WSIS Civil Society Human Rights Caucus

Joint statement between the WSIS Civil Society Privacy and Security Working Group and the WSIS Civil Society Human Rights Caucus, which was just read in plenary of SubComittee A morning session, 29 September 2005:

Yesterday afternoon Israel proposed a new paragraph 50bis. Because it was introduced in a drafting group and not in the subcommittee, we will read it for you for the sake of transparency:

“We underline the importance of countering the manifestations of terrorism at all its forms in the Internet. In particular, we condemn the use of the internet for purposes of financing of terrorist acts, radicalization towards terrorist acts, recruitment for terrorist acts, and glorification of terrorist acts that may incite further terrorist acts.”

Civil society is impressed by the fact that it is possible to use the word “terrorist” not less than six times in one single sentence.

We are very concerned about this paragraph and strongly oppose it, for the following reasons:

1. The international community has tried for years, but has not yet been able to reach agreement on how to define terrorists or terrorism. The Secretary General Report for the Millenium Summit again called for Member States to adopt a definition of terrorism. Before this has happened, we want to remind you of the old wisdom that “one country’s freedom fighter is the other one’s terrorist”. Therefore, this paragraph would introduce vague language that is open to all kinds of interpretation and misuse.

2. The same argument applies to the language of “manifestations of terrorism at all its forms in the Internet”. It is totally unclear what “manifestations” of terrorism on the internet would be. This language opens a dangerous door to censorship and infringements on Freedom of Expression.

3. Likewise, mentioning “glorification of terrorist acts that may incite further terrorist acts” is equally imprecise and vague. What acts of terror can you not glorify? What is glorification? Which kind of internet use “may incite” other acts, and which one would not? If CNN or Al-Jazeera report about acts of terrorism and show footage of the attacks – as happened around the world, online and offline, on September 11, 2001 – it could be seen as glorification. The terrorists’ supporters surely loved it.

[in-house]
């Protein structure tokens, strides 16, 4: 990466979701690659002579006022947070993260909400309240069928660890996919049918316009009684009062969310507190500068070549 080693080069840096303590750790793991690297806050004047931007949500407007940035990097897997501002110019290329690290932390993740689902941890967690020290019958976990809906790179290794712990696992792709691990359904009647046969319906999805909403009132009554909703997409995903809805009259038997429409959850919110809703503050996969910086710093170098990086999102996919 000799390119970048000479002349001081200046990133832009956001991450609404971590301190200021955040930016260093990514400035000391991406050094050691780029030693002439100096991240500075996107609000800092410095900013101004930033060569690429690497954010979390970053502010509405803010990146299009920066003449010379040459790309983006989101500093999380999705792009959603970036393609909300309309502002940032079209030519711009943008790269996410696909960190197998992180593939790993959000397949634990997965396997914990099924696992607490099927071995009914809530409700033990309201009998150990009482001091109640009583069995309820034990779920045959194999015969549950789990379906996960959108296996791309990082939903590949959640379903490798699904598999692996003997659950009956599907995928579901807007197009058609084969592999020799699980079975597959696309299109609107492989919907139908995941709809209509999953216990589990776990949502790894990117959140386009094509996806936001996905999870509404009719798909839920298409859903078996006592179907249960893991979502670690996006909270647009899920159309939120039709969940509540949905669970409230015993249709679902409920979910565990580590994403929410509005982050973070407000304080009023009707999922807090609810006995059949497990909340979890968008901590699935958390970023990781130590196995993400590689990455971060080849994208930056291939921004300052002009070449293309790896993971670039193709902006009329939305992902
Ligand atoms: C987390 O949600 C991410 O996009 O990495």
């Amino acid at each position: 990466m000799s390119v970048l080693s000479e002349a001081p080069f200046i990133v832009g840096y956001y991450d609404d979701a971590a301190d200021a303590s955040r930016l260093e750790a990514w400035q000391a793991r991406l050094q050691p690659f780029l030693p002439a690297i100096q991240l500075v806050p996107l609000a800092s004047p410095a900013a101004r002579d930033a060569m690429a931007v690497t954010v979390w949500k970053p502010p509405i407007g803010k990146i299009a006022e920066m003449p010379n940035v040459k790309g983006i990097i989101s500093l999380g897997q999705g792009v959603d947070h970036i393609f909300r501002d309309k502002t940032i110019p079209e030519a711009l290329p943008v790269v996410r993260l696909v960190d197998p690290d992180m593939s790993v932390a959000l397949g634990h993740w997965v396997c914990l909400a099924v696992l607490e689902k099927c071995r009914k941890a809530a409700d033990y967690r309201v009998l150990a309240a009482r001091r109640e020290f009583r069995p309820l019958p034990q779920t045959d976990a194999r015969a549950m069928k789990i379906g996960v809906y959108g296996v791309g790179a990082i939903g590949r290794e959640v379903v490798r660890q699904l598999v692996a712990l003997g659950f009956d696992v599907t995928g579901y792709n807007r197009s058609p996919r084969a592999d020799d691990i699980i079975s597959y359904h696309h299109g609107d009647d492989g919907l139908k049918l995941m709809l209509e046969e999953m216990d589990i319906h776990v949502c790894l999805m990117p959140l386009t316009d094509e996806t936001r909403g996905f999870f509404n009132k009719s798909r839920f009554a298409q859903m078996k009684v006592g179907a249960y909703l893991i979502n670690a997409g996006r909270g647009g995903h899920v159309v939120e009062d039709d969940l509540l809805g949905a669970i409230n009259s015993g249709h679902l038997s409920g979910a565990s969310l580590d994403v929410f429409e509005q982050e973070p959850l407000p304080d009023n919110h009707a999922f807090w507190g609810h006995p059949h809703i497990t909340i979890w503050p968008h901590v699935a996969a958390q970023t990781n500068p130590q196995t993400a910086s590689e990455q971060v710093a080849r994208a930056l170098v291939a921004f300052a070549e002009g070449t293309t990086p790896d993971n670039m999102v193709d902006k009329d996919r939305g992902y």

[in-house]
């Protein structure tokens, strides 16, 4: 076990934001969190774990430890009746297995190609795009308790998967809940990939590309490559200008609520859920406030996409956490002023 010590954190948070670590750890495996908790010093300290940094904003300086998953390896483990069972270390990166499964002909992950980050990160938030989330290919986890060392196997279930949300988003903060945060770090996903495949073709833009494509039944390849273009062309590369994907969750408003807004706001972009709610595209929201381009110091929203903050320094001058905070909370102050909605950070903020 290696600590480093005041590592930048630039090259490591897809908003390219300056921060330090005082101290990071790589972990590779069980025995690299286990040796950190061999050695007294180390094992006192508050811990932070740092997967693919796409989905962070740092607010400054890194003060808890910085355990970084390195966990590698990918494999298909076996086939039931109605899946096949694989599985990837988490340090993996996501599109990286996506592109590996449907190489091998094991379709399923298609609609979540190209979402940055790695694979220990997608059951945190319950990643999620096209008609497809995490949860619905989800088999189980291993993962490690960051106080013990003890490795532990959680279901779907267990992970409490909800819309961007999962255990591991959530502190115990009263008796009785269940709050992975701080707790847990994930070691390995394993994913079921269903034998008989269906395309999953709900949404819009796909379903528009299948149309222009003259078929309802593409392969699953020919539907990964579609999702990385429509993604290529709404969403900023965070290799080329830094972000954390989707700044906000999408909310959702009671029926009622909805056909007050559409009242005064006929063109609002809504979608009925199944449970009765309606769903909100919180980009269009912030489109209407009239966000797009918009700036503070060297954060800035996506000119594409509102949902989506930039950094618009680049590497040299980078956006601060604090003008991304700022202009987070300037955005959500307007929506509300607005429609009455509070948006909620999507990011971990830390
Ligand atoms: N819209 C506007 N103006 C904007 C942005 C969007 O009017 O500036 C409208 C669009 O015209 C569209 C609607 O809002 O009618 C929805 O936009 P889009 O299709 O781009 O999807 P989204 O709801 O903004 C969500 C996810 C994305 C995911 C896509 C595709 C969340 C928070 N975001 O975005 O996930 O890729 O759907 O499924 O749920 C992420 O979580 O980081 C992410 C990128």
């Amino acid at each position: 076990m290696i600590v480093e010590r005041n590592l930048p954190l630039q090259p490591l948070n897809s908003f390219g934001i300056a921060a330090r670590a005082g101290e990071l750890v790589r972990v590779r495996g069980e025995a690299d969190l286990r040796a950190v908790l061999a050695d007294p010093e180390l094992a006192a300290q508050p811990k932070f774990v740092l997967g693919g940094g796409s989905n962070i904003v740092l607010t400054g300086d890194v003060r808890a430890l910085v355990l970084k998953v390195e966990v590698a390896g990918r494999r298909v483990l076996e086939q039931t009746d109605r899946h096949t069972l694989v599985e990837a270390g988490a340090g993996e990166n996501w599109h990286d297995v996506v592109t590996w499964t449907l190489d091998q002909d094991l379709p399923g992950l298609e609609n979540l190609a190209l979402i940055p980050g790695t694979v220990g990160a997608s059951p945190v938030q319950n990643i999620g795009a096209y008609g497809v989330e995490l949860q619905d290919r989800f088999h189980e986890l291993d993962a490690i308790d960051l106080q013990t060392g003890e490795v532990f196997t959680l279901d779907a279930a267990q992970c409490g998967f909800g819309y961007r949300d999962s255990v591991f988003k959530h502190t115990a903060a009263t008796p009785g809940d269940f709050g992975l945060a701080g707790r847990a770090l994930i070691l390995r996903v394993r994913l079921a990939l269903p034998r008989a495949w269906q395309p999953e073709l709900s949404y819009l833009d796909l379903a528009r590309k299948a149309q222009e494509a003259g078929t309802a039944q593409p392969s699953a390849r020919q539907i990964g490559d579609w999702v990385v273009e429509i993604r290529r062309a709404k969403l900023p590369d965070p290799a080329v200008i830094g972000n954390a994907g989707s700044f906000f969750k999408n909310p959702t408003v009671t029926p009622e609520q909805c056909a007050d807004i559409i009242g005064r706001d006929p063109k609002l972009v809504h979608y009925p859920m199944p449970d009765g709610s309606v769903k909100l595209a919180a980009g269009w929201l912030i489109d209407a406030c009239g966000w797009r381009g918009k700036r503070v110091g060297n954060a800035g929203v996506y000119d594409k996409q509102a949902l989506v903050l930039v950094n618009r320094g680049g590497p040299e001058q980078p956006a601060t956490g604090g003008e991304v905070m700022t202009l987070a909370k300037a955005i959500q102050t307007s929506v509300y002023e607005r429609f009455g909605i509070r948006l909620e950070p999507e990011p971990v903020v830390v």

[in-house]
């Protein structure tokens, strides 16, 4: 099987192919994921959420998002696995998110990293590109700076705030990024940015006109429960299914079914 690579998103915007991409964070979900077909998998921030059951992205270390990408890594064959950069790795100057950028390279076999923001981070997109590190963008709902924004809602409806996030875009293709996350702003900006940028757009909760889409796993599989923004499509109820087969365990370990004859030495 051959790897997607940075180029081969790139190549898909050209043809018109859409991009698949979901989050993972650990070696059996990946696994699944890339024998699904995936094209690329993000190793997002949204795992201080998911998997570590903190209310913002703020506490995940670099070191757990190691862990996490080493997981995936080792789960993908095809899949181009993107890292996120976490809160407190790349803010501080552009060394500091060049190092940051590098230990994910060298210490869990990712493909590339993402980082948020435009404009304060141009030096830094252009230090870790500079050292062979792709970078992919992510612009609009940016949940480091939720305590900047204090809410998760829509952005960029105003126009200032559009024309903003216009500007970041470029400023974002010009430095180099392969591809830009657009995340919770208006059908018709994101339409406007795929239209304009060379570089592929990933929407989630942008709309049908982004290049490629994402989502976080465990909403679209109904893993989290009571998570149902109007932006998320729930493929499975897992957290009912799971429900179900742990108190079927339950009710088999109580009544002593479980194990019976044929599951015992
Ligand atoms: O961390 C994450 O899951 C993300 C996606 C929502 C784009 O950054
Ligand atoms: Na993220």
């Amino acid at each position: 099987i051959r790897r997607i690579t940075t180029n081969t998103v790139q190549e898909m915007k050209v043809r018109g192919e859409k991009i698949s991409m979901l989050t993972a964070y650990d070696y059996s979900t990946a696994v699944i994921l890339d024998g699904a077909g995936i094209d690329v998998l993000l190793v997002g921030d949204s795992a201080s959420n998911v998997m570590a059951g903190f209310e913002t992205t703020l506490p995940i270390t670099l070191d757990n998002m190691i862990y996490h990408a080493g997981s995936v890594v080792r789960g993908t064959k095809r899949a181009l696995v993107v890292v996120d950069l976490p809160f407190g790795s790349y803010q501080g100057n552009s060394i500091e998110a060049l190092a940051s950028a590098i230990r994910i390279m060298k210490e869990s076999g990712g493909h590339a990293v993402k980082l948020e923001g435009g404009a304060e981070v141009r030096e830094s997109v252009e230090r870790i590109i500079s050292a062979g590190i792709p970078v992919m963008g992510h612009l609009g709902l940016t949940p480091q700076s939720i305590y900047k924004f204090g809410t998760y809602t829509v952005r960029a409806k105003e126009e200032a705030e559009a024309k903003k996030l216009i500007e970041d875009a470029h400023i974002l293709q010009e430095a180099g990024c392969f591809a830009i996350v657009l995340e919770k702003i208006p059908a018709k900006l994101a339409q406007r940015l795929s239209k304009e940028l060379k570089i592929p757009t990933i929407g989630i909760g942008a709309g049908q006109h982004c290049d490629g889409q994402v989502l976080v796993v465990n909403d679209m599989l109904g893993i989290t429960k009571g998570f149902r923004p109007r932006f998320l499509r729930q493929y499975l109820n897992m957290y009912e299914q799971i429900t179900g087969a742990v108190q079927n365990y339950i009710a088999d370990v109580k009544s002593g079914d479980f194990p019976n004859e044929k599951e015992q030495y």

4. We are also uncertain what is meant by “financing terror on the internet”. Maybe this refers to websites that accept donations, but that already falls under international rules on funding terror – the FATF rules and other banking rules. This is well covered in other agreements and has nothing to do with Internet Governance.

5. We get the feeling that some governments are using the debate around Internet governance to sneak in all kinds of other issues that do not belong here. In the Compilation of Comments received on the WGIG report, the contribution from Israel – which includes reference to terrorism – is listed under “other issues not directly addressed in the WGIG report”.

To make clear how imprecise and arbitrary the paragraph is, we want to read it to you again with a minor change, just exchanging “internet” with another public infrastructure:

“We underline the importance of countering the manifestations of terrorism at all its forms in the streets. In particular, we condemn the use of the streets for purposes of financing of terrorist acts, radicalization towards terrorist acts, recruitment for terrorist acts, and glorification of terrorist acts that may incite further terrorist acts.”

Would you really want a paragraph like that in a UN summit declaration on traffic and public transport?

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